Selections from the American poets
William Cullen Bryant



"Why should we crave a hallowed spot?
An altar is in each man's cot,
A church in every grove that spreads
Its living roof above our heads."

WORDSWORTH'S "God in Natur"
A LOVELY sky, a cloudless sun,
A wind that breathes of leaves and flowers,
O'er hill, through dale, my steps have won,
To the cool forest's shadowy bowers;
One of the paths all round that wind,
Traced by the browsing herds, I choose,
And sights and sounds of human kind,
In nature's lone recesses lose;
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The beech displays its marbled bark,
The spruce its green tent stretches wide,
While scowls the hemlock, grim and dark,
The maple's scallop'd dome beside:
All weave on high a verdant roof,
That keeps the very sun aloof,
Making a twilight soft and green,
Within the column'd, vaulted scene.
Sweet forest odours have their birth
From the clothed boughs and teeming earth;
Where pinecones dropp'd, leaves piled and dead,
Long tufts of grass, and stars of fern,
With many a wild flower's fairy urn,
A thick, elastic carpet spread;
Here, with its mossy pall, the trunk,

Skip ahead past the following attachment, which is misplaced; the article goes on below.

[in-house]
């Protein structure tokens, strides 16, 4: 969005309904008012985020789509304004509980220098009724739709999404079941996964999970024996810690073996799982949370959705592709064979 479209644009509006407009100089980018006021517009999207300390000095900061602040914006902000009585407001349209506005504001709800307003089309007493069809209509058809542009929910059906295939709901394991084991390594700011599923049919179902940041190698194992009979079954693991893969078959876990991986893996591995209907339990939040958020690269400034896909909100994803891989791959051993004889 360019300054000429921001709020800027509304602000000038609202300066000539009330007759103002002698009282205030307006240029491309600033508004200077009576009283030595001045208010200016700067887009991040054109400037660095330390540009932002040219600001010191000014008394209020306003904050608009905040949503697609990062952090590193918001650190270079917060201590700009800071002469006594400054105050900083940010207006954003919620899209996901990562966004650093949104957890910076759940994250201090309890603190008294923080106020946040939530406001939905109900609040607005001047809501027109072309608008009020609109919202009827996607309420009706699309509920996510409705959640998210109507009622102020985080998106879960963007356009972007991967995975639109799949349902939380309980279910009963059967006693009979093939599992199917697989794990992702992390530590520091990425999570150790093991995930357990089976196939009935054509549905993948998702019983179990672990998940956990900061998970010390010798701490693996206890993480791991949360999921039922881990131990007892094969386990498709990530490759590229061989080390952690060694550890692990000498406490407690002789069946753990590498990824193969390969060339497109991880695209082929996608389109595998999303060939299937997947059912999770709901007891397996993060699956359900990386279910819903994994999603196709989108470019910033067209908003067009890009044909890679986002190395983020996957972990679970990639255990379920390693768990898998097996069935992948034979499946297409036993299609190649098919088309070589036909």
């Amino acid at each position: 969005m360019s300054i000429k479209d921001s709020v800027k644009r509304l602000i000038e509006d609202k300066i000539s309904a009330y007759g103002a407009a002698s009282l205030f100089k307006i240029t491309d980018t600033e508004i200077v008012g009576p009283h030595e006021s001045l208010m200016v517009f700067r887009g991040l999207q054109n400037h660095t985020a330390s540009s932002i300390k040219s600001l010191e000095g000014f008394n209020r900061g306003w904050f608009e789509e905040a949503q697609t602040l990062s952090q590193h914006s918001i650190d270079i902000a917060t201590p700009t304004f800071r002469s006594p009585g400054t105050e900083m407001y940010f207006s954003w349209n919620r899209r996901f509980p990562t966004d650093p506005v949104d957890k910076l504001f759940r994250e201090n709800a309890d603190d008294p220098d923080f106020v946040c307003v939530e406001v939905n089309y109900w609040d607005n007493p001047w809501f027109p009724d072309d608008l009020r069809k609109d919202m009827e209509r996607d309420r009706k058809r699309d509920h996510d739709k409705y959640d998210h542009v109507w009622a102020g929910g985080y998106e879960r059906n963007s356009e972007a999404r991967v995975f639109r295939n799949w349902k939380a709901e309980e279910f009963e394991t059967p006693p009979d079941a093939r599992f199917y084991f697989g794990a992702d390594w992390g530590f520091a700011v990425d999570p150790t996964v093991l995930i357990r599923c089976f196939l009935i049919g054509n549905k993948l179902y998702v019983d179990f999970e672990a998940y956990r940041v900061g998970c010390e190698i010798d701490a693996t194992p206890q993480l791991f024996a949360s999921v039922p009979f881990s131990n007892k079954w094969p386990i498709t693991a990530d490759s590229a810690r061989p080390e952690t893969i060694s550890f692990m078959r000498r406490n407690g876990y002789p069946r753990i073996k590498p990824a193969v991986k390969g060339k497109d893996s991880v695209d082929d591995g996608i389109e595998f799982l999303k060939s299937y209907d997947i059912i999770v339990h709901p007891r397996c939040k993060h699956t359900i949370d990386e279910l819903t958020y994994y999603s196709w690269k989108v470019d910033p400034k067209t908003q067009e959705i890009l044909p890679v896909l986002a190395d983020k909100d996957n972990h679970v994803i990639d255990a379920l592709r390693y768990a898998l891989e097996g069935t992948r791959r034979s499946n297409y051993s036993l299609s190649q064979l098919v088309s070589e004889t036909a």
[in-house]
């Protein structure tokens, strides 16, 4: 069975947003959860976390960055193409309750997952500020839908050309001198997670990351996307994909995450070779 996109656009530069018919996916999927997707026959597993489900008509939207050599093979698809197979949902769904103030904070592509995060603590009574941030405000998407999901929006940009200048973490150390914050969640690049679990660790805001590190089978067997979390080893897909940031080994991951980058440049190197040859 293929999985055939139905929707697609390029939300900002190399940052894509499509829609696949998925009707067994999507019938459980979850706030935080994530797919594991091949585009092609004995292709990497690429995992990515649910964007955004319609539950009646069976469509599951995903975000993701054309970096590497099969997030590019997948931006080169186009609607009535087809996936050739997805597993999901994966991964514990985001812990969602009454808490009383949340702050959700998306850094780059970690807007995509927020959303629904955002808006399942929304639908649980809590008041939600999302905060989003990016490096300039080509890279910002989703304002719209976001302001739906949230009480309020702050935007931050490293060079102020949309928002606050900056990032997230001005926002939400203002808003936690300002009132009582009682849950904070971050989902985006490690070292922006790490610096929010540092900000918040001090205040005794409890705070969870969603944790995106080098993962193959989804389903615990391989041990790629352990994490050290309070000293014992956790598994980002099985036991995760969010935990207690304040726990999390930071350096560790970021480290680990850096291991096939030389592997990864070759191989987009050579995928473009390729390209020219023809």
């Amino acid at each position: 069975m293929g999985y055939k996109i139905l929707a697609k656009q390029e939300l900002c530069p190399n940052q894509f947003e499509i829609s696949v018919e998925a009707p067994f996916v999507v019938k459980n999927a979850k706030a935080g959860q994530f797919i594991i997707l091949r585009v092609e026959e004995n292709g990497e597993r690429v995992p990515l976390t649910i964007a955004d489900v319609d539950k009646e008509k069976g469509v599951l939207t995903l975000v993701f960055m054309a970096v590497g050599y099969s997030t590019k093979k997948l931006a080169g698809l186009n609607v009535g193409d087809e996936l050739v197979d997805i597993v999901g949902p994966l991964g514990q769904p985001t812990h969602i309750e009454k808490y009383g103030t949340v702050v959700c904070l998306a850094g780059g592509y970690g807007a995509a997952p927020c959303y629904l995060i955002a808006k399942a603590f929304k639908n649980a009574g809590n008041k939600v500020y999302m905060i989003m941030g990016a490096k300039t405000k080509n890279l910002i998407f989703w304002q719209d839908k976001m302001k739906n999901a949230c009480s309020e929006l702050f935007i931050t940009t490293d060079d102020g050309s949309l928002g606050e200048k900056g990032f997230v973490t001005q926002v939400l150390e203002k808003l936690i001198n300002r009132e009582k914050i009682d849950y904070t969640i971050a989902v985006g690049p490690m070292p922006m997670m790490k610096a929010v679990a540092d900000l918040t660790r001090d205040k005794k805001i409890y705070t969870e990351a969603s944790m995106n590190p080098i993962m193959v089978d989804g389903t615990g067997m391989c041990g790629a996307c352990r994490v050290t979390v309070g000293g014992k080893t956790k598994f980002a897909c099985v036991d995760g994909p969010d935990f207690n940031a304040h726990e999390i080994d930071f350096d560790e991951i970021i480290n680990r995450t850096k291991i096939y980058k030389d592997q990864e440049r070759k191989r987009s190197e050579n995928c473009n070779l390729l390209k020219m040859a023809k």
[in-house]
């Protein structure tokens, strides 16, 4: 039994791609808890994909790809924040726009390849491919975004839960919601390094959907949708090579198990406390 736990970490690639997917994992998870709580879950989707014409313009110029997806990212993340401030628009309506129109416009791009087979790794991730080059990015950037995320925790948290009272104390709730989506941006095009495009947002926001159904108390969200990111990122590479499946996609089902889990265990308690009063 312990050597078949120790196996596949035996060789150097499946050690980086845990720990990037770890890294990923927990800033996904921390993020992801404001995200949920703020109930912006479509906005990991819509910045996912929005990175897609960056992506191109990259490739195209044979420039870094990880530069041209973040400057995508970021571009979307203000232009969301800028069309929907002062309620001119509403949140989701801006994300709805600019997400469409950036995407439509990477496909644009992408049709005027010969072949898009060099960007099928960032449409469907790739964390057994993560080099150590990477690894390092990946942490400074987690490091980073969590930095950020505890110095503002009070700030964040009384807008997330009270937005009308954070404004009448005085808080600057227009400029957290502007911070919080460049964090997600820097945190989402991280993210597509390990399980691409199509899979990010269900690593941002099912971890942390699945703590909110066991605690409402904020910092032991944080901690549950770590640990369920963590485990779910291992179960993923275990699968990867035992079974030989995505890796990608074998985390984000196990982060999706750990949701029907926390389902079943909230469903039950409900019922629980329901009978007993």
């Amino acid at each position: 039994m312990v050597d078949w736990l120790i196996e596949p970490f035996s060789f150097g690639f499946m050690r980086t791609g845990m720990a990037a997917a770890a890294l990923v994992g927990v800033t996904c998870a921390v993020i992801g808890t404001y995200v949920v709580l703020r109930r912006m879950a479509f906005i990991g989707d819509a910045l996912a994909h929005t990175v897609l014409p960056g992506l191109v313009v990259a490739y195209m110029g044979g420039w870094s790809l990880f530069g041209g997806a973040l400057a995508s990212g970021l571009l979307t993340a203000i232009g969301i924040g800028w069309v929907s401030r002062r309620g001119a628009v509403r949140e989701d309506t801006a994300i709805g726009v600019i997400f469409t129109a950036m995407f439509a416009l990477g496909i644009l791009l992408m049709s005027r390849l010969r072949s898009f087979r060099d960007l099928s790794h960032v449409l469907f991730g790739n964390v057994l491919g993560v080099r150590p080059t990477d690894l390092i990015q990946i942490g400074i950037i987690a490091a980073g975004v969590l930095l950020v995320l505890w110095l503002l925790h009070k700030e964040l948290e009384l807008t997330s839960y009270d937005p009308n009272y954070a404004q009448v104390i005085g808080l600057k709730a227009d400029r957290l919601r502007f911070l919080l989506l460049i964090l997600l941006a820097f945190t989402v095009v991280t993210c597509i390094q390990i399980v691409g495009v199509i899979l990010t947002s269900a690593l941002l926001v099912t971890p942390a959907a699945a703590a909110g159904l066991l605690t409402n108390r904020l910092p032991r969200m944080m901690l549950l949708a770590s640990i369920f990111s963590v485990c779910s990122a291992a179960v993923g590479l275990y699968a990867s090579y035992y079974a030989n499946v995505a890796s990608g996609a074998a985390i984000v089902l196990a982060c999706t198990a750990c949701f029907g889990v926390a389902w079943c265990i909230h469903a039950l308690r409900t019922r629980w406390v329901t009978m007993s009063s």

Resolving into soil, is sunk;
There, wrench'd but lately from its throne,
By some fierce whirlwind circling past,
Its huge roots mass'd with earth and stone,
One of the woodland kings is cast.
Above, the forest tops are bright
With the broad blaze of sunny light:
But now, a fitful airgust parts
The screening branches, and a glow
Of dazzling, startling radiance darts
Down the dark stems, and breaks below;
The mingled shadows off are roll'd,
The sylvan floor is bathed in gold:
Low sprouts and herbs, before unseen,
Display their shades of brown and green;
Tints brighten o'er the velvet moss,
Gleams twinkle on the laurel's gloss;
The robin, brooding in her nest,
Chirps as the quick ray strikes her breast,
And as my shadow prints the ground,
I see the rabbit upward bound,
With pointed ears an instant look,
Then scamper to the darkest nook,
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Where, with crouch'd limb and staring eye,
He watches while I saunter by.
A narrow vista, carpeted
With rich green grass, invites my tread;
Here showers the light in golden dots,
There sleeps the shade in ebon spots;
So blended, that the very air
Seems network as I enter there.
The partridge, whose deep-rolling drum
Afar has sounded on my ear,
Ceasing his beatings as I come,
Whirrs to the sheltering branches near;
The little milksnake glides away,
The brindled marmot dives from day;
And now, between the boughs, a space
Of the blue laughing sky I trace;
On each side shrinks the bowery shade;
Before me spreads an emerald glade;
The sunshine steeps its grass and moss,
That couch my footsteps as I cross;
Merrily hums the tawny bee,
The glittering humming-bird I see;
Floats the bright butterfly along,
The insect choir is loud in song:
A spot of light and life, it seems
A fairy haunt for fancy dreams.
Here stretch'd, the pleasant turf I press,
In luxury of idleness;
Sun-streaks, and glancing wings, and sky,
Spotted with cloud-shapes, charm my eye;